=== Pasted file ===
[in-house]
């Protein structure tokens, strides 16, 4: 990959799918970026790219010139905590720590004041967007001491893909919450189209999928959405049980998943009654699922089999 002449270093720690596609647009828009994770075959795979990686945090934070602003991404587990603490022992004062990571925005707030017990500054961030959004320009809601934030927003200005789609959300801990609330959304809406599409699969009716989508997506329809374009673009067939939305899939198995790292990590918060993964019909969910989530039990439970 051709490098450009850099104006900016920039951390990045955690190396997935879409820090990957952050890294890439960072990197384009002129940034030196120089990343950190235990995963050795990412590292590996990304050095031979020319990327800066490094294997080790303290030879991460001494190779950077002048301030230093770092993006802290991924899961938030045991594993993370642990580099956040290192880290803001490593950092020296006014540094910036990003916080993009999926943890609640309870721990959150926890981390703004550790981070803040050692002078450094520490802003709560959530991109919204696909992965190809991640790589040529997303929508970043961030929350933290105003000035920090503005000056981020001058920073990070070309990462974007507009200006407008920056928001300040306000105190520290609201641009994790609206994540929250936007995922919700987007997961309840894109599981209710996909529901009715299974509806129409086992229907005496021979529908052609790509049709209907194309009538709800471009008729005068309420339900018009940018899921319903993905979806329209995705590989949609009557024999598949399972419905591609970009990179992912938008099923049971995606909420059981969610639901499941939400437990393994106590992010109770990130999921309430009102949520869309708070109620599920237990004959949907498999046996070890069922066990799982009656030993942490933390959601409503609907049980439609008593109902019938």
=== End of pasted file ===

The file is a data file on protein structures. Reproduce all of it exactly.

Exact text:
[in-house]
């Protein structure tokens, strides 16, 4: 990959799918970026790219010139905590720590004041967007001491893909919450189209999928959405049980998943009654699922089999 002449270093720690596609647009828009994770075959795979990686945090934070602003991404587990603490022992004062990571925005707030017990500054961030959004320009809601934030927003200005789609959300801990609330959304809406599409699969009716989508997506329809374009673009067939939305899939198995790292990590918060993964019909969910989530039990439970 051709490098450009850099104006900016920039951390990045955690190396997935879409820090990957952050890294890439960072990197384009002129940034030196120089990343950190235990995963050795990412590292590996990304050095031979020319990327800066490094294997080790303290030879991460001494190779950077002048301030230093770092993006802290991924899961938030045991594993993370642990580099956040290192880290803001490593950092020296006014540094910036990003916080993009999926943890609640309870721990959150926890981390703004550790981070803040050692002078450094520490802003709560959530991109919204696909992965190809991640790589040529997303929508970043961030929350933290105003000035920090503005000056981020001058920073990070070309990462974007507009200006407008920056928001300040306000105190520290609201641009994790609206994540929250936007995922919700987007997961309840894109599981209710996909529901009715299974509806129409086992229907005496021979529908052609790509049709209907194309009538709800471009008729005068309420339900018009940018899921319903993905979806329209995705590989949609009557024999598949399972419905591609970009990179992912938008099923049971995606909420059981969610639901499941939400437990393994106590992010109770990130999921309430009102949520869309708070109620599920237990004959949907498999046996070890069922066990799982009656030993942490933390959601409503609907049980439609008593109902019938």